How to provide financial services to limited-English proficiency (“LEP”) consumers has become a pressing legal issue. Both federal and state laws provide requirements and limitations regarding translations of financial documents. Earlier this year, the Consumer Financial Protection Bureau (“CFPB”) published a comprehensive statement encouraging financial institutions to provide services to LEP consumers. The CFPB also took enforcement action against a company for, among other things, deceptively marketing to Spanish-speaking consumers. Following the trend to protect LEP consumers, a new Nevada law, effective October 1, 2021, makes it a deceptive practice to not  provide translations for certain financial contracts, agreements and disclosures (“Nevada Law”).

Under the Nevada Law, enacted as Assembly Bill No. 359, any person, who in the course of business, advertises and negotiates certain transactions in a language other than English must provide a translation of the contract or agreement that results from the advertising and negotiations. The translation must include every term and condition of the contract or agreement.

Which transactions are covered?

Subsection 3 of Section 4 of the Nevada Law requires that translations be provided for a contract or an agreement with an LEP consumer that results from either of the following:

  • A loan or extension of credit secured by property, other than real property, used for personal or household purposes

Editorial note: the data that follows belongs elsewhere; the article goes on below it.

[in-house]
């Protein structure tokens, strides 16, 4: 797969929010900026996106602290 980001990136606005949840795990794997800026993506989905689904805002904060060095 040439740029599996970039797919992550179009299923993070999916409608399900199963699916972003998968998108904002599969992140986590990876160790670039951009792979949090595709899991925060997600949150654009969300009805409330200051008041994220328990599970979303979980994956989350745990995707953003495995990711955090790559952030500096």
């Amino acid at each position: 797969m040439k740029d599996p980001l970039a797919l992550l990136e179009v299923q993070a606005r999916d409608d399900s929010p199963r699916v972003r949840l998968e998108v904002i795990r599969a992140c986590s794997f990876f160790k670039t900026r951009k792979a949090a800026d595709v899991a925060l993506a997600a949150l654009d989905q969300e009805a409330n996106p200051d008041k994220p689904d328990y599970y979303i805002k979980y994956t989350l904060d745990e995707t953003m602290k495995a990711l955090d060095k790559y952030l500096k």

• A lease, sublease, rental contract or other contract or agreement for a term of at least one month and that involves a dwelling, apartment, mobile home or dwelling unit used as a residence
  • An unsecured loan used for personal, family, or household purposes

Who is exempted from the translation requirements?

According to subsection 4 of Section 4, the translation requirements do not apply to banks or savings and loan associations that have physical locations and engage in a transaction other than the issuance of a credit card or automobile loan.

Under Section 5, a financial institution that is required to make disclosures under Regulation M (Consumer Leasing) or Regulation Z (Truth-in-Lending) will be deemed in compliance with the Nevada Law if it provides translations for those disclosures in the same language of the contract and provides the translated disclosure to the contracting parties before execution.

What is not required to be translated?

As detailed above, the law requires that every term and condition be translated. However, under Section 8 of the Nevada Law, the following text does not have to be translated:

  • Names and titles of persons
  • Addresses
  • Brand names, trade names, trademarks, and registered service marks
  • Make and model of goods or services
  • Numerals, dollar amounts expressed in numerals and dates
  • Individual words or expressions that do not have a generally accepted non-English translation

What are the consequences for not complying with the translation requirements?

Section 9 of the law provides the aggrieved party (e.g., LEP consumer) the right to rescind the contract or agreement if the financial institution fails to comply with the translation requirements.


As state attorneys general and legislatures take more measures to protect LEP consumers, financial institutions should revise their LEP policies and guidelines to ensure compliance with state and federal laws and regulations. The consequences for failure to comply with these regulations can be substantial as the new Nevada Law and recent CFPB enforcement activity show.

McGuireWoods has a team of attorneys who advise on laws and regulations impacting LEP consumers and how to implement best practices in servicing LEP consumers.